CRISPR adenine and cytosine base editors with reduced RNA off-target activities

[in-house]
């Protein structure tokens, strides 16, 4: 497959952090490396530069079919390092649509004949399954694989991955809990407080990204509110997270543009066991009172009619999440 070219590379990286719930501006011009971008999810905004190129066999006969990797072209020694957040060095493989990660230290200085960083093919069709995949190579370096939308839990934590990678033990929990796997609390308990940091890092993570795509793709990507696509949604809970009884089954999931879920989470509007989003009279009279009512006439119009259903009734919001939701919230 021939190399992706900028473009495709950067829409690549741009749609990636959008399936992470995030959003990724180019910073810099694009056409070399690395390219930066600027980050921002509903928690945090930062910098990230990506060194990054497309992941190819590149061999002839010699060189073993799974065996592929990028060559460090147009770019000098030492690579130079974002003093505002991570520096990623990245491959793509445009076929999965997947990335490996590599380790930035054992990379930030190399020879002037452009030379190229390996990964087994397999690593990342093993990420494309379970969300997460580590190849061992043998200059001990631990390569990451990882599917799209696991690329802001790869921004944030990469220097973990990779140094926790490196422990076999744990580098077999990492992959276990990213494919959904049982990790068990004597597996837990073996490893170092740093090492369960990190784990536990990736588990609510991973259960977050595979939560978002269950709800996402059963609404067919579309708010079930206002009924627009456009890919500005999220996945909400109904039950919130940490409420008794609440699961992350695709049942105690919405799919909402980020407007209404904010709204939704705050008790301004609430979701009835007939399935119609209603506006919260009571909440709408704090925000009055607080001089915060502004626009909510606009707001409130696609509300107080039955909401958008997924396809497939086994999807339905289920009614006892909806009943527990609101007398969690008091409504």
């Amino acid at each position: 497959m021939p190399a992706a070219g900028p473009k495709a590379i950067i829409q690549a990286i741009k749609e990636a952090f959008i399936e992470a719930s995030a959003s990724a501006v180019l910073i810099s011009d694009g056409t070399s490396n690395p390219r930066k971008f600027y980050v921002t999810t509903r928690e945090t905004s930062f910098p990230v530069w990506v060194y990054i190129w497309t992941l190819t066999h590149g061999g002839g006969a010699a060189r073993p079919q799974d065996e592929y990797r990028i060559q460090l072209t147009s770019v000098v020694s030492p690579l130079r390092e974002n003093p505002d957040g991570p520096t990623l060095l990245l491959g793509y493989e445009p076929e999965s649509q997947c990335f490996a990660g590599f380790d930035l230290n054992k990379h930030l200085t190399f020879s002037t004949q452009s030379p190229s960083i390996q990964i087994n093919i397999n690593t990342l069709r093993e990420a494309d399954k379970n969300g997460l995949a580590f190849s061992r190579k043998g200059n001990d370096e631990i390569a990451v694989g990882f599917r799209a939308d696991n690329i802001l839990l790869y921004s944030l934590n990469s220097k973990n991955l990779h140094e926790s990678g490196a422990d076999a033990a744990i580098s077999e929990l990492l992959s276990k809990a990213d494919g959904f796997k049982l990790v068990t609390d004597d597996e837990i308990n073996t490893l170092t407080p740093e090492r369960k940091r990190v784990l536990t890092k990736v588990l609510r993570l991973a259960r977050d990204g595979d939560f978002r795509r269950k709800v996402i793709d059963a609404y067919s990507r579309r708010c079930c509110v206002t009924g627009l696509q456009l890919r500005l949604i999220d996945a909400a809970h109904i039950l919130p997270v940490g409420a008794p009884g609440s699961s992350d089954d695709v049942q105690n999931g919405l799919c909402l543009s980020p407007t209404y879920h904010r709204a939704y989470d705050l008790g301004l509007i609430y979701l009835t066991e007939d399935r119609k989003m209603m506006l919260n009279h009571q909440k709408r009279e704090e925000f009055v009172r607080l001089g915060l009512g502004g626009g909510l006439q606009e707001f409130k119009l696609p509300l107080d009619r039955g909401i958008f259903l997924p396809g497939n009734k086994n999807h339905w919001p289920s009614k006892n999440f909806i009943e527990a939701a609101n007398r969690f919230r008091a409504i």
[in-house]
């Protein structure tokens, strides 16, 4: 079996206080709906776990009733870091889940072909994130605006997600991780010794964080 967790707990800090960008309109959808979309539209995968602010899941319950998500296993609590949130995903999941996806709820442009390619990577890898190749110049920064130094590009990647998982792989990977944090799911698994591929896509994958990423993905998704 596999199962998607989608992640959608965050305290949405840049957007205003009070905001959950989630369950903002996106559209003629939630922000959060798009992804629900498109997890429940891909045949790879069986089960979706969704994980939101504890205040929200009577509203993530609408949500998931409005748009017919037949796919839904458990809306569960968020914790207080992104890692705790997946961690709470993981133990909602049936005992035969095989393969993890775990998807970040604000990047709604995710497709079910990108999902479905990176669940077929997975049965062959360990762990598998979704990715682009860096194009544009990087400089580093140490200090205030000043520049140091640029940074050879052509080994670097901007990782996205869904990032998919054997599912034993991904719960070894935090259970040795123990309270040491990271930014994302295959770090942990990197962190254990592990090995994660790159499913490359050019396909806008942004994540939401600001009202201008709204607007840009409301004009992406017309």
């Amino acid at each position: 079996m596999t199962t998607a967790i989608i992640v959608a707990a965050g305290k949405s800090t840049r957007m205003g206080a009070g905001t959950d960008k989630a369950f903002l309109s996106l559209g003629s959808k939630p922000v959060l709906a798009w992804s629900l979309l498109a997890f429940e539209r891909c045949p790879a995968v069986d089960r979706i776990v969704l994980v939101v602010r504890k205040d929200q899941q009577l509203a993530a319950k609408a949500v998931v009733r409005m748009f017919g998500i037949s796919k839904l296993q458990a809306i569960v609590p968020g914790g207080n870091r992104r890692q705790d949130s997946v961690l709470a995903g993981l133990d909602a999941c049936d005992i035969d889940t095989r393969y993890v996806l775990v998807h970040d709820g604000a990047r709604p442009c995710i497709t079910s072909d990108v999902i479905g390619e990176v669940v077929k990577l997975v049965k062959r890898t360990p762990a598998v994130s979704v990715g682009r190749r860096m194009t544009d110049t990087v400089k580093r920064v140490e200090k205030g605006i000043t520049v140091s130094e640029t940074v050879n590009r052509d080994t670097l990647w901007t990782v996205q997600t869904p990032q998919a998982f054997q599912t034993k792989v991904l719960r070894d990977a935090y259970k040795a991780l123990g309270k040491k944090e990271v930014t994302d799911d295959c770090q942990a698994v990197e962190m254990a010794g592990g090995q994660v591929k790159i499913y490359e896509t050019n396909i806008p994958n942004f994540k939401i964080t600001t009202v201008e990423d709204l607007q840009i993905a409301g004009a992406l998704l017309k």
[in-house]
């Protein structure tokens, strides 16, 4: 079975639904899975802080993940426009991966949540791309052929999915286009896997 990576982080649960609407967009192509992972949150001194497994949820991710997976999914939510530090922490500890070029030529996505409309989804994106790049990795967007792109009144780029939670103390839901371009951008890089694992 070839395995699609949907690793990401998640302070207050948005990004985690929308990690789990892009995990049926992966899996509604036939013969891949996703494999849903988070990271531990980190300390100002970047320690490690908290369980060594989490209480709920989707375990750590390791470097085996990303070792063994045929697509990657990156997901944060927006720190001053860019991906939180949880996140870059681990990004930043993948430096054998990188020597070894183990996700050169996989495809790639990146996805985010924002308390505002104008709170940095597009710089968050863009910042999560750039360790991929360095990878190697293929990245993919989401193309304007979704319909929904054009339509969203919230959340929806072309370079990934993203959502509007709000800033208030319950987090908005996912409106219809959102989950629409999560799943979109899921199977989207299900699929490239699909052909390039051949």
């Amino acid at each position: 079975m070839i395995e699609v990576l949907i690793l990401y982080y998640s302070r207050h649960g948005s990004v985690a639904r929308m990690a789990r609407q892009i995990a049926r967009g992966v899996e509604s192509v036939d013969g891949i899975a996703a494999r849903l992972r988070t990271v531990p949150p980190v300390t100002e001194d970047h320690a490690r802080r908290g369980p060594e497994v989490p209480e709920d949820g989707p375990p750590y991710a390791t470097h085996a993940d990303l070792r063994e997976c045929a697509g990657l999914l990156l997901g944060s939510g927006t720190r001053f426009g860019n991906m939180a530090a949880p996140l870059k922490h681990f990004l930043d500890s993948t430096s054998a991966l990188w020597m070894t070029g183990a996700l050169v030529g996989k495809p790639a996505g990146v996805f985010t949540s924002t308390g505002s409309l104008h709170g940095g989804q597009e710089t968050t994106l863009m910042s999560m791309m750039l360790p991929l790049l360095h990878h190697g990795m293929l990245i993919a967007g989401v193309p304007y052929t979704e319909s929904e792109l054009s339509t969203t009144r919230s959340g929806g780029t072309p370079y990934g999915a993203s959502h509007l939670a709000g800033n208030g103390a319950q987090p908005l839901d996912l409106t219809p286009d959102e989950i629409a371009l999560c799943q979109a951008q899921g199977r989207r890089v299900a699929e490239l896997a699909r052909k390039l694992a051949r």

Abstract CRISPR-guided DNA base editors enable the efficient installation of targeted single-nucleotide changes. Cytosine or adenine base editors (CBEs or ABEs), which are fusions of cytidine or adenosine deaminases to CRISPR-Cas nickases, can efficiently induce DNA C-to-T or A-to-G alterations in DNA, respectively1-4. We recently demonstrated that both the widely used CBE BE3 (harboring a rat APOBEC1 cytidine deaminase) and the optimized ABEmax editor can induce tens of thousands of guide RNA-independent, transcriptome-wide RNA base edits in human cells with high efficiencies5. In addition, we showed the feasibility of creating SElective Curbing of Unwanted RNA Editing (SECURE)-BE3 variants that exhibit substantially reduced unwanted RNA editing activities while retaining robust and more precise on-target DNA editing5. Here we describe structure-guided engineering of SECURE-ABE variants that not only possess reduced off-target RNA editing with comparable on-target DNA activities but are also the smallest Streptococcus pyogenes Cas9 (SpCas9) base editors described to date. In addition, we tested CBEs composed of cytidine deaminases other than APOBEC1 and found that human APOBEC3A (hA3A) cytidine deaminase CBE induces substantial transcriptome-wide RNA base edits with high efficiencies. By contrast, a previously described “enhanced” A3A (eA3A) cytidine deaminase CBE or a human activation-induced cytidine deaminase (hAID) CBE induce substantially reduced or near background levels of RNA edits. In sum, our work describes broadly useful SECURE-ABE and -CBE base editors and reinforces the importance of minimizing RNA editing activities of DNA base editors for research and therapeutic applications.